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Comment: Re:Dwarf Universe? (Score 2) 54

Earh is 50 kiloparsecs from the Large Magellic Cloud, 778 kiloParsecs from the Andromeda Galaxy. And 2 Megaparsecs from this newly discovered galaxy. Apparently. KKs is an isolated spheroidal galaxy-- not a satellite of the Milky way, Andromeda or even Triangulum, nor is it clustered with other dwarf galaxies in the local group.
The paper says

Since 2008, only three galaxies had been newly discovered in a spherical shell between radii 1 and 3Mpc around the Local Group. Two of them are dIrrs, UGC 4879 (Kopylov et al. 2008) and Leo P (Giovanelli et al. 2013), and the third one, KK 258 (Karachentsev et al. 2014), belongs to the transition type dTr with minimal but detectable gas and young stars. Here we report the discovery in this volume of a dwarf spheroidal system KKs 3 ([KK2000] 03 = SGC 0224.3–7345 in the nomencla- ture of the NASA/IPAC Extragalactic Database) at a distance of D = 2.12 ± 0.07 Mpc and well removed from any other known galaxy.

So the interesting feature isn't that it's close. It's that it's distant from any galaxy.

Comment: Re:Smartphone with 50 Megapixel CCD sensor ? (Score 1) 90

by Jeremy Erwin (#48675661) Attached to: Kodak-Branded Smartphones On the Way

50 Megapixels in a phone is absurd. Even the most absurdly expensive glass has trouble keeping up with Nikon's full frame D800-- and that's only 36 Megapixels. It's more understandable in a medium format camera-- but those are significantly larger than phones, and far more expensive.

What really would be useful in a phone is decent low light performance-- noise free images at ISO 12,800 and beyond (as well as the focusing systems necessitated by this lack of light.)

+ - Well, if it's a war they want...

Submitted by cpt kangarooski
cpt kangarooski (3773) writes "Information has come to light, thanks to the recent Sony hack, in which MPAA and major studios are colluding as to what legal actions are available to them to compel an entity referred to as 'Goliath,' most likely Google, into taking aggressive anti-piracy action on behalf of the entertainment industry. MPAA and member studios Universal, Sony, Fox, Paramount, Warner Bros., and Disney have had lengthy email discussions concerning how to block pirate sites at the ISP level, and how to take action at the state level to work around the failure of SOPA in 2012. Emails also indicate that they are working with Comcast (which owns Universal) on some form of inspection of traffic to find copyright infringements as they happen. More information at The Verge."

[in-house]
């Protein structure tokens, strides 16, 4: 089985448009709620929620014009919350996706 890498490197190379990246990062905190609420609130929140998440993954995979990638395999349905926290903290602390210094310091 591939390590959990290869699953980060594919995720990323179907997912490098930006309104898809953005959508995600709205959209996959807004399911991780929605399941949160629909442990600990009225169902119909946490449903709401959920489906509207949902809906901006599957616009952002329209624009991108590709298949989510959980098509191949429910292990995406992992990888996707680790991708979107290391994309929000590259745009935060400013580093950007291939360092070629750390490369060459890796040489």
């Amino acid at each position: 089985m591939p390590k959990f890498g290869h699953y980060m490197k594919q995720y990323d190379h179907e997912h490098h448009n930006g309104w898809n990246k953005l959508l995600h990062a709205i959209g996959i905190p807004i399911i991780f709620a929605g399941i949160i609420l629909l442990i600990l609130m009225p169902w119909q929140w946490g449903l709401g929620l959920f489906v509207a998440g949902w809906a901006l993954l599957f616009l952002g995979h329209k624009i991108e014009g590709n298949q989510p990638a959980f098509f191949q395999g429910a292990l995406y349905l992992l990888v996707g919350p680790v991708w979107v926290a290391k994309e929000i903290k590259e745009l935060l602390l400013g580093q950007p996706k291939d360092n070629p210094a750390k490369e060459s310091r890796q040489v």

Comment: Re:Creators wishing to control their creations... (Score 1) 268

Copying was a difficult and expensive enough proposition that a natural exclusivity existed even without copyright.

No it didn't. Pirates have never had a technological edge over legitimate publishers. At best there's parity, but usually publishers have an edge over pirates.

If you wanted to pirate a book before the invention of movable type, you could copy it longhand -- just like you'd have to do if you wanted to make an authorized copy.

And people did this all the time. In fact, the only reason that any books (other than those written on clay, stone, or metal) survive from antiquity is because they were copied, the copies were copied, and the copies spread far and wide. Often only one copy survived long enough for more to be made. Paper of various kinds has been in use for a long time, but the oldest paper book is only about 1700 years old.

There was no exclusivity. Some places, like the city of Alexandria, in Egypt, had an official policy that all books that entered the city had to be made available for copying.

The very idea that authors should have exclusive rights in their works is only a few centuries old.

Comment: Re:Creators wishing to control their creations... (Score 1) 268

How many people would publish if no option to have a copyright existed at all?

Well, all the people who published works before 1710 had no copyrights. All the people who published after that, but not in England had no copyrights until various countries slowly adopted copyright (the US picked it up in 1790, the French after that, and most of Europe in the 19th century -- and they only exported it to the rest of the world by means of colonialism, not on its own actual merits).